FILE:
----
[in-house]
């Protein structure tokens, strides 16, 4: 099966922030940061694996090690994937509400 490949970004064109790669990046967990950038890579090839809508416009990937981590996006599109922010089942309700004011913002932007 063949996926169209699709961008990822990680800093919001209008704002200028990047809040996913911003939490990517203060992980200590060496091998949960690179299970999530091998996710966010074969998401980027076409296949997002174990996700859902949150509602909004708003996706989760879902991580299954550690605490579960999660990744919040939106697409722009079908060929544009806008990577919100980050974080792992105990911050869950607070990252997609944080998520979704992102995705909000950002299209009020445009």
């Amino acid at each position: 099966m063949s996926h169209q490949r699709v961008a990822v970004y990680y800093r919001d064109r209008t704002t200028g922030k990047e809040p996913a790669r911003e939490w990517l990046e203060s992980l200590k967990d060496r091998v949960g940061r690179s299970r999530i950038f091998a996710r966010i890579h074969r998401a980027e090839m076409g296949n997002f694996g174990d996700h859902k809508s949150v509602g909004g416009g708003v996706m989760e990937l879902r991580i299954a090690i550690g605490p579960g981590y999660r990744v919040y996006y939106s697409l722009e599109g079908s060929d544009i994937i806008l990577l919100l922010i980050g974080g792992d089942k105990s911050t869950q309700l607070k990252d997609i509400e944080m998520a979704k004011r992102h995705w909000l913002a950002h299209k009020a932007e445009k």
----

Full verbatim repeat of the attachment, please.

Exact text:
[in-house]
């Protein structure tokens, strides 16, 4: 099966922030940061694996090690994937509400 490949970004064109790669990046967990950038890579090839809508416009990937981590996006599109922010089942309700004011913002932007 063949996926169209699709961008990822990680800093919001209008704002200028990047809040996913911003939490990517203060992980200590060496091998949960690179299970999530091998996710966010074969998401980027076409296949997002174990996700859902949150509602909004708003996706989760879902991580299954550690605490579960999660990744919040939106697409722009079908060929544009806008990577919100980050974080792992105990911050869950607070990252997609944080998520979704992102995705909000950002299209009020445009």
């Amino acid at each position: 099966m063949s996926h169209q490949r699709v961008a990822v970004y990680y800093r919001d064109r209008t704002t200028g922030k990047e809040p996913a790669r911003e939490w990517l990046e203060s992980l200590k967990d060496r091998v949960g940061r690179s299970r999530i950038f091998a996710r966010i890579h074969r998401a980027e090839m076409g296949n997002f694996g174990d996700h859902k809508s949150v509602g909004g416009g708003v996706m989760e990937l879902r991580i299954a090690i550690g605490p579960g981590y999660r990744v919040y996006y939106s697409l722009e599109g079908s060929d544009i994937i806008l990577l919100l922010i980050g974080g792992d089942k105990s911050t869950q309700l607070k990252d997609i509400e944080m998520a979704k004011r992102h995705w909000l913002a950002h299209k009020a932007e445009k």